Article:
The way was now open for Nadir, the general, to occupy the throne of Persia by usurpation, which he did in 1736. In recognition of the services rendered by the Armenians during the war, Nadir reestablished the privileges accorded to them by Abbas I. But hostilities with the Turks had now broken out again. Nadir-Shah advanced as far as Kars in 1743, and after a retreat to Erevan, he won a victory over the Sultan's army. Armenia, always an objective and the theatre of these quarrels, had to suffer terribly; ruins were p286heaped upon ruins, countrysides became deserted, and the inhabitants, exhausted by material and spiritual losses, began to depart in groups from their homeland, in a pitiful search for liberty under other skies. Nevertheless, the yearning for national independence still smoldered in the Armenian soul, despite all misfortunes. Appeals were made to Erekle II, King of Georgia (1737‑1797), for the formation of a Transcaucasian state, which would include Armenia. Still brighter hopes were focussed upon Russia, where the great Empress Katherine II had seized the throne in 1762.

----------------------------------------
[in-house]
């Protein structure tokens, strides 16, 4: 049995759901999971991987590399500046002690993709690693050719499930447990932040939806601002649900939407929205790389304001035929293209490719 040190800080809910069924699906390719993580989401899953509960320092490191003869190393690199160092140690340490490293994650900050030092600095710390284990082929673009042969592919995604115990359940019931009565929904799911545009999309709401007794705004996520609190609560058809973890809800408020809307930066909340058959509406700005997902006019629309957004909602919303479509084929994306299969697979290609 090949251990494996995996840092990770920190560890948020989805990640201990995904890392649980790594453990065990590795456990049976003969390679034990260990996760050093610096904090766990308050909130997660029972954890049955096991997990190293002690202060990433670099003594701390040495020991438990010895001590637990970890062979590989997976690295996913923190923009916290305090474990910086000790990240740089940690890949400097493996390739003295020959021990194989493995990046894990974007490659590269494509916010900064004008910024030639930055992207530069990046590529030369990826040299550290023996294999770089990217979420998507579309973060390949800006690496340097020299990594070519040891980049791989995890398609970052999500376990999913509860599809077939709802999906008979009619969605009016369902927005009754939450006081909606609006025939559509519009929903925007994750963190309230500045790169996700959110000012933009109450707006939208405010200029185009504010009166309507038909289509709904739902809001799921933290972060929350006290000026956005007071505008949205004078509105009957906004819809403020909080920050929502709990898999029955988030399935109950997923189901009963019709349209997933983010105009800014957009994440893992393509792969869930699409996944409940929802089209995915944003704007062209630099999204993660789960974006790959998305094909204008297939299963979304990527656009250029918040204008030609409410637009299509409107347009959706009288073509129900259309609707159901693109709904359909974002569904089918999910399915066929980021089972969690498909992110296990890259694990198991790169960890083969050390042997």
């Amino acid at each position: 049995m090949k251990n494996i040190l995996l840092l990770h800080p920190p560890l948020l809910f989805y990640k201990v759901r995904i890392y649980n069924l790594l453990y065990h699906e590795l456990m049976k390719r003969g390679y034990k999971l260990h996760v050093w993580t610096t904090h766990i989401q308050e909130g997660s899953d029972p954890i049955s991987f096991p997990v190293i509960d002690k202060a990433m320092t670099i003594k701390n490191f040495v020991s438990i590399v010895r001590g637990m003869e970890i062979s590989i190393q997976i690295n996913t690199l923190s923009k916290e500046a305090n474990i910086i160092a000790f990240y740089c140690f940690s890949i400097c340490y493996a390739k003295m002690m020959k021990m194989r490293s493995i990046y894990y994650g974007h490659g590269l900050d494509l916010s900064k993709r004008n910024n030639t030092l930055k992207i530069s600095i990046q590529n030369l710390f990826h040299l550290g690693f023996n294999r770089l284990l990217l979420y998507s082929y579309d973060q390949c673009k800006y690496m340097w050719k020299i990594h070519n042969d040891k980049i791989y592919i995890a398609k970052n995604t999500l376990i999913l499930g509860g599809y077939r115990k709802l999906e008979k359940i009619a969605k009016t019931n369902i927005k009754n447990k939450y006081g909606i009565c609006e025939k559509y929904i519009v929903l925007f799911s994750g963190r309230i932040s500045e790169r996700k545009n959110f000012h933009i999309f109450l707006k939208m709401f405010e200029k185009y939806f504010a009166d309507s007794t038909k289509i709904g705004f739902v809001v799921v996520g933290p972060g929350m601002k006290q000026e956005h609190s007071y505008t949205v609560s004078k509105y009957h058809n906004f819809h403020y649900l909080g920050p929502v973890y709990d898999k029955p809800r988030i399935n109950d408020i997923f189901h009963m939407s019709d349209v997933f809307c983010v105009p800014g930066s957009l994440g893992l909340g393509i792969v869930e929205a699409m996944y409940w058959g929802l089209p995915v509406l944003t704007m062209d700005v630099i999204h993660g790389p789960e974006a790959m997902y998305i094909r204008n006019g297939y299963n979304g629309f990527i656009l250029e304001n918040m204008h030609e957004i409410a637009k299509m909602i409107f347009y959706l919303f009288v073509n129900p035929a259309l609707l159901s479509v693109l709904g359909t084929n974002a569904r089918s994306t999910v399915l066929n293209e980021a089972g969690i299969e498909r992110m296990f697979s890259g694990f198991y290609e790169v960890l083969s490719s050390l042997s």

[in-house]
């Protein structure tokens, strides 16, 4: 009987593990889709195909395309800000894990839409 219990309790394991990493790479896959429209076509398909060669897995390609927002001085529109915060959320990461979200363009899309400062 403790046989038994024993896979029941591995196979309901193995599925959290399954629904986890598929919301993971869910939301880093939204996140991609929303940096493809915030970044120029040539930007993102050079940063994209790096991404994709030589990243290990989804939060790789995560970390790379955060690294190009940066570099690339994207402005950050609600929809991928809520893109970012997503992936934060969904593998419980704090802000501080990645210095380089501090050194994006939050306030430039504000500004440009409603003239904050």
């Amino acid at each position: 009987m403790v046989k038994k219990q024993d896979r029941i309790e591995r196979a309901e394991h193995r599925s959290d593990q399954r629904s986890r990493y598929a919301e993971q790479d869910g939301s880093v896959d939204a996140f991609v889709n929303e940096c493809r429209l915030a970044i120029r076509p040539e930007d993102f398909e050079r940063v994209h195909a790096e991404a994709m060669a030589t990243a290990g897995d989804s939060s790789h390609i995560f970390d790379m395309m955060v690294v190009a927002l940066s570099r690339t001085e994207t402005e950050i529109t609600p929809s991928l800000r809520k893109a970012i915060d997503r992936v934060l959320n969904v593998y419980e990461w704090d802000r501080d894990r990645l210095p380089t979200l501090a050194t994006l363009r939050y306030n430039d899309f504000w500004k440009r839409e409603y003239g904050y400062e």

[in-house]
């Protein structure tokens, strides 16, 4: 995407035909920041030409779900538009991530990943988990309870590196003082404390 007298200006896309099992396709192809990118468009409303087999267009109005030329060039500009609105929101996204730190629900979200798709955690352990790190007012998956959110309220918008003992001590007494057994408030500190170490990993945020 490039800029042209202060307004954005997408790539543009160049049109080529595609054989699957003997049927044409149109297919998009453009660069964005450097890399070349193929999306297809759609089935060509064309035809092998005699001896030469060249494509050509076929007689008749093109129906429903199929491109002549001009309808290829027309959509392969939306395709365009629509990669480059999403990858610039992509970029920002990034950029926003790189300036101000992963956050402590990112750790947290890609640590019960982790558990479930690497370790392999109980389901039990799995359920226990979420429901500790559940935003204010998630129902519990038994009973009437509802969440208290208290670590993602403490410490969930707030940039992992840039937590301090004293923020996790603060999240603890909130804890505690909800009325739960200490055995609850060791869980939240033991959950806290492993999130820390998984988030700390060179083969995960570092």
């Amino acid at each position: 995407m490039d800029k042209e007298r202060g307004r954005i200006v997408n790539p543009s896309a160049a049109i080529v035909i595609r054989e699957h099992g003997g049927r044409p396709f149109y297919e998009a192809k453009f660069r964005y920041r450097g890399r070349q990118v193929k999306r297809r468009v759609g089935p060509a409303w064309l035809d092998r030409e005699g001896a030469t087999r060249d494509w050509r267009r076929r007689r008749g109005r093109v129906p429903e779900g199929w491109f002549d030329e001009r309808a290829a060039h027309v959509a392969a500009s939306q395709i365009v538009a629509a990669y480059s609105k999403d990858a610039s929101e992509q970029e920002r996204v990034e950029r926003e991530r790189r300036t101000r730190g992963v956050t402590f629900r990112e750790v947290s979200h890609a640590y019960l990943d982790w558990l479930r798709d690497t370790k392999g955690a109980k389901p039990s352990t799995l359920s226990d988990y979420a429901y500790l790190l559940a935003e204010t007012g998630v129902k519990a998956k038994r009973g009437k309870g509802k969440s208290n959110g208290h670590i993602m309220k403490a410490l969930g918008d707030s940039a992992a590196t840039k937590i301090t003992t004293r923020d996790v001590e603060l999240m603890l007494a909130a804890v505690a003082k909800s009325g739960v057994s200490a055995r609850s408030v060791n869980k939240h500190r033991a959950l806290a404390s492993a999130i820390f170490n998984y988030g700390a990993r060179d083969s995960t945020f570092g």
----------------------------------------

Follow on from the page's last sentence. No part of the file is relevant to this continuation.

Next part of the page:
War between Russia and Persia was declared in 1768. The Empress, then heartily in favor of the independence of Armenia, had proposed that the crown of the new kingdom be given to Grigori Alexandrovitch Potemkin, the Armenophile general. The Armenians, led by their chiefs and by the Katholikos of Etchmiadzin, were preparing for a general uprising, when Ibrahim Khan, the Persian governor of the Transcaucasian districts, arrested the conspirators. The Katholikos of the Aghouans, Hovhannes X, died by poison in prison in 1768, and the others were kept in chains.